Figure 16.


[27] Figure 16b shows P wave velocities of the various metamorphic facies for fully hydrated MORB versus anhydrous harzburgite. Metamorphosed, fully hydrated MORB is >15% slower than dry harzburgite at pressures <1.0 GPa, ∼10% slower than harzburgite at temperatures <500°C, and ∼3% slower when at zoisite- or amphibole-bearing eclogite facies. The fact that the P wave speed of anhydrous eclogite is indistinguishable from unaltered harzburgite has important implications for P wave tomography: velocity variations can only reflect differences in temperature. Figure 16c shows P wave velocities of the various metamorphic facies for fully hydrated MORB versus the various metamorphic facies for fully hydrated harzburgite. Velocities of metamorphosed MORB are ∼5–15% slower than metamorphosed harzburgite at T > 450°C and P < 1.5 GPa, 15–30% faster at T < 500°C, ∼3–4% faster at T = 600–800°C and P > 1.5 GPa, and similar at higher temperatures. Figures 16b and 16c thus encompass the entire range of wave speed differences expected between MORB and harzburgite with 0–100% alteration. In principal, one can solve for extent of hydration using the P wave speed.

[28] These diagrams serve as a useful starting point for interpreting the velocities of subducted slabs. In cold subduction zones such as Tohoku, abundant alteration of the mantle is thermodynamically permitted, leading to the potential for slow mantle wave speeds immediately above and below the slab crust (Figure 16c). If the crust and mantle are completely hydrated, the crust can be up to 22–40% faster than the mantle to great depth (Figure 16c). Most relatively cold subduction zones exhibit seismically slow rather than fast layers: the Mariana, Tohoku, Kurile, Aleutians, and Alaska slabs have 5–8% slow layers that persist to depths of 100–250 km [Abers, 2000]. This is incompatible with extensive alteration of the mantle (Figure 16c) but can be explained as a slab of metamorphosed MORB contained within partially altered harzburgite (i.e., intermediate between Figures 16b and 16c).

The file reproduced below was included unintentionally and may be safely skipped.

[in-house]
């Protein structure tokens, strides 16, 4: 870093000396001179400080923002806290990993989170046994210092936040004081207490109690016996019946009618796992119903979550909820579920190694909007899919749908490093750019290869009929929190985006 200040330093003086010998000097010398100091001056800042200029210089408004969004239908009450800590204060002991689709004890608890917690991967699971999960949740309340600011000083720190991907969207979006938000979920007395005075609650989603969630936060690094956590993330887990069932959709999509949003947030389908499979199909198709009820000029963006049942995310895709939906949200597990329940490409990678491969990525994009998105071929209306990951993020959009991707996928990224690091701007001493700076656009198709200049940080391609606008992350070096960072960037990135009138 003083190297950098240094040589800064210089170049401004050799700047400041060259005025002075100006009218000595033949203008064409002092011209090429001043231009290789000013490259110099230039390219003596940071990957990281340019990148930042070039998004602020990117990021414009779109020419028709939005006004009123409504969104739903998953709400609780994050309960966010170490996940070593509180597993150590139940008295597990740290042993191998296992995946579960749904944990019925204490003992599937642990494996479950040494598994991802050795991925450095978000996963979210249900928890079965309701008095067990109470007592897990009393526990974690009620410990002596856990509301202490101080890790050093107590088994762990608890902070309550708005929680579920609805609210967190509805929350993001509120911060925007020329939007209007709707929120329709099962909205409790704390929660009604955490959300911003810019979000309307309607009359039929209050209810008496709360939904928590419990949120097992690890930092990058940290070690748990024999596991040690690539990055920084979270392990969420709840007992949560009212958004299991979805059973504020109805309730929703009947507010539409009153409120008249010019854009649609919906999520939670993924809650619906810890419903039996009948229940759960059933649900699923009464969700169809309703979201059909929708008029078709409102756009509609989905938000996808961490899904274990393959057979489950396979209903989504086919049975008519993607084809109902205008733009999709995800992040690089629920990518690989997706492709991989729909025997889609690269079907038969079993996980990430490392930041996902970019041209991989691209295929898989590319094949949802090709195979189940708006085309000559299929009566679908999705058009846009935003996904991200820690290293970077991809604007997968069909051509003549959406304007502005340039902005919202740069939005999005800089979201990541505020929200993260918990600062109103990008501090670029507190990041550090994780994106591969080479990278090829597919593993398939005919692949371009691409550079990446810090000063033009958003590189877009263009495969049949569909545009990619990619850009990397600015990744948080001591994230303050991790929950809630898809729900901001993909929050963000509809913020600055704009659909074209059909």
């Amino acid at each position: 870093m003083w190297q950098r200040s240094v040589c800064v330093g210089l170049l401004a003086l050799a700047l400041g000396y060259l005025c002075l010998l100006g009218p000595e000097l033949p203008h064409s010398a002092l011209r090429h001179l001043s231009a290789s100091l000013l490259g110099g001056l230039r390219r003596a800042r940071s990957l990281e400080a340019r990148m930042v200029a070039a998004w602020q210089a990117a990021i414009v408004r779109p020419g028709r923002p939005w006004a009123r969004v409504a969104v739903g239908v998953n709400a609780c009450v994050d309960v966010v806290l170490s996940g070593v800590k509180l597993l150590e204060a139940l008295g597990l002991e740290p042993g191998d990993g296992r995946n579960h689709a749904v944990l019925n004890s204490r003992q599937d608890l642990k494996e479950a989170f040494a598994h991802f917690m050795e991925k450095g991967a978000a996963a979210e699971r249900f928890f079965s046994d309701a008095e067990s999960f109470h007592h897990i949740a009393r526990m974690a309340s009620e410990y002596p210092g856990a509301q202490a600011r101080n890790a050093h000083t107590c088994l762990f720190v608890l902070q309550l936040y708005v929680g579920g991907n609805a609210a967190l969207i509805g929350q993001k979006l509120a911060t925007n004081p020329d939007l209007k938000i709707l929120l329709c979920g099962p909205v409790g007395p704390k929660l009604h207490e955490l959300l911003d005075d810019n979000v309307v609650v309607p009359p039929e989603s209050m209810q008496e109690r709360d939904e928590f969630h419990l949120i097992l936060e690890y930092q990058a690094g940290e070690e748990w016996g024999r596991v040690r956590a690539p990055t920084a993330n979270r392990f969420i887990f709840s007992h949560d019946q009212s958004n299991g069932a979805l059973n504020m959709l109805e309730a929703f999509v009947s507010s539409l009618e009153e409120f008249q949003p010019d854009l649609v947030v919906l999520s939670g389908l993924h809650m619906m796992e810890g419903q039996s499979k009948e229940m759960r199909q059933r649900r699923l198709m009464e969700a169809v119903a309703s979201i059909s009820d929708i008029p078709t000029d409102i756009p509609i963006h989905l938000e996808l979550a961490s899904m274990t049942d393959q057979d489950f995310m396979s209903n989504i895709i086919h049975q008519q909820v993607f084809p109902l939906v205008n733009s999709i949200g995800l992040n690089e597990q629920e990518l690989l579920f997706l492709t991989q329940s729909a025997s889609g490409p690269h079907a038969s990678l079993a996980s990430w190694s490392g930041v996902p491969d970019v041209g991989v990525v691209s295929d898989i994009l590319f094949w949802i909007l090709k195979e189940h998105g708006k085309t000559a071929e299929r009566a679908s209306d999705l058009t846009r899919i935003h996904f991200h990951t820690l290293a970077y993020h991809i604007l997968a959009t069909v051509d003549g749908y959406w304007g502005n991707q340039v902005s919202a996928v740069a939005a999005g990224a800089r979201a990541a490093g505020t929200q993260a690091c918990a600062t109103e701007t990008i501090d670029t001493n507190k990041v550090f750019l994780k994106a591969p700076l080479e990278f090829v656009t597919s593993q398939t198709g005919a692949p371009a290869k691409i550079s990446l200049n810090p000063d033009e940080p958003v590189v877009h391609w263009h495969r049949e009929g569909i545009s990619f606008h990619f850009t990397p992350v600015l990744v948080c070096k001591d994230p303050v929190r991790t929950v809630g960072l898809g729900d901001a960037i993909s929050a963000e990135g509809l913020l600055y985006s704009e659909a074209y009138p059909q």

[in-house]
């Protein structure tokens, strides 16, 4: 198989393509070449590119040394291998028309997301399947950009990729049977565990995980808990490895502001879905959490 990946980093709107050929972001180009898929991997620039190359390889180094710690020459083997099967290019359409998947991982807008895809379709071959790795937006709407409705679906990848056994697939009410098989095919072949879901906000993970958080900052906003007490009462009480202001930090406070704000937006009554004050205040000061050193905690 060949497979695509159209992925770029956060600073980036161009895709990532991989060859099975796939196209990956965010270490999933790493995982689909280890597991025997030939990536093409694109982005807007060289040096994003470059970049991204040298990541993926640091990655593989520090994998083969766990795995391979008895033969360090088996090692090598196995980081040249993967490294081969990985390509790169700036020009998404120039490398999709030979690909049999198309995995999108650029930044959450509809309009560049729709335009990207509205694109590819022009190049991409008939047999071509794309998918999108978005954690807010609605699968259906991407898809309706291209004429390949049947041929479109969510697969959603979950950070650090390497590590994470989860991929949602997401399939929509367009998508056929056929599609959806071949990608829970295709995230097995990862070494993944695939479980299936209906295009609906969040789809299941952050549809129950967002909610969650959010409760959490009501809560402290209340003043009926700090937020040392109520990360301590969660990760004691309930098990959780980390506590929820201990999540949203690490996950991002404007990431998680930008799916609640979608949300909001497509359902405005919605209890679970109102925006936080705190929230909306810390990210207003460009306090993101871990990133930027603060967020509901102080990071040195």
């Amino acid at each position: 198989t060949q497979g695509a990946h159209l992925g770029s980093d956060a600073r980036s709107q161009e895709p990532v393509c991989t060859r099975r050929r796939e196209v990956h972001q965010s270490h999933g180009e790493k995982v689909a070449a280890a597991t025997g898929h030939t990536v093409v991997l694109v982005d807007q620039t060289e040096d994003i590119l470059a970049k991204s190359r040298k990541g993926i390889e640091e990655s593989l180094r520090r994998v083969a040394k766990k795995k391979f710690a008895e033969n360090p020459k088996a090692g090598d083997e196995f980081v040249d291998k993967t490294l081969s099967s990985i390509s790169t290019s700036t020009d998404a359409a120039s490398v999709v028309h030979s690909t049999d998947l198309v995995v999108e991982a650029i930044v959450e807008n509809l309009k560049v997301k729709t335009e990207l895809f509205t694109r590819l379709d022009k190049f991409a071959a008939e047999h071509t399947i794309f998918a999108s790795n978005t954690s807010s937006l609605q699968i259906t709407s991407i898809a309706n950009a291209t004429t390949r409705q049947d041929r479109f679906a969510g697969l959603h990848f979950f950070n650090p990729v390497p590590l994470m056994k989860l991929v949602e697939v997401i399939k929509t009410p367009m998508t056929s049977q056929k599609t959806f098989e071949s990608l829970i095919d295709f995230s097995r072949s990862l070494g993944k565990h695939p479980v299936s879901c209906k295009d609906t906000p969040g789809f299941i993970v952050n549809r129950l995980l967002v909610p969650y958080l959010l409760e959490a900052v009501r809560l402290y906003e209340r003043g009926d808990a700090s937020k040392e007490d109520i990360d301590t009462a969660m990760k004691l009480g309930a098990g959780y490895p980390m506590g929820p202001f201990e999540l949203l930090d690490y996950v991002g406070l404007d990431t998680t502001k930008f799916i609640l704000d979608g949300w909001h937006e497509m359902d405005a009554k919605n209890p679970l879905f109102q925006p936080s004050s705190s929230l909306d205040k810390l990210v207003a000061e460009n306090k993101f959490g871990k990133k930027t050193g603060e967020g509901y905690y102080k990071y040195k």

[29] Several seismic signals passing through the Tohoku slab (northern Honshu) have revealed a slow channel, of thickness comparable to subducted crust at the top of the slab [Matsuzawa et al., 1986; Iidaka and Mizoue, 1991; Abers, 2000], potentially explainable in manner just described. The study of Matsuzawa et al. models P-S conversions by a layer 6% slower than the overlying mantle and 12% faster than that underlying it, between 60 and 150 km depth, whereas that of Abers [2000] explains dispersed body waves with a layer 6% slow and 4 km thick, largely between 100 and 150 km depth (Table 8). At these depths, subducted crust beneath Tohoku should be lawsonite-amphibole eclogite with VP = 7.9 km/s if fully hydrated (Figure 8a and Table 8). The presence of a low velocity crust precludes extensive hydration of the mantle above and below, as at these P–T conditions hydrated ultramafic rocks should be 25–29% slower than hydrated gabbro (Figure 16c). By comparison, a hydrated metamorphosed gabbro should be 8% slower than unmetamorphosed mantle (Figure 16b). The slightly lower contrast observed here may reflect incomplete hydration; the difference in mantle wave speed above and below the crust may reflect less mantle hydration in the downgoing plate than within the mantle wedge. Alternatively, a combination of hydrated MORB overlying anhydrous, unmetamorphosed gabbro may explain these observations [Hacker, 1996].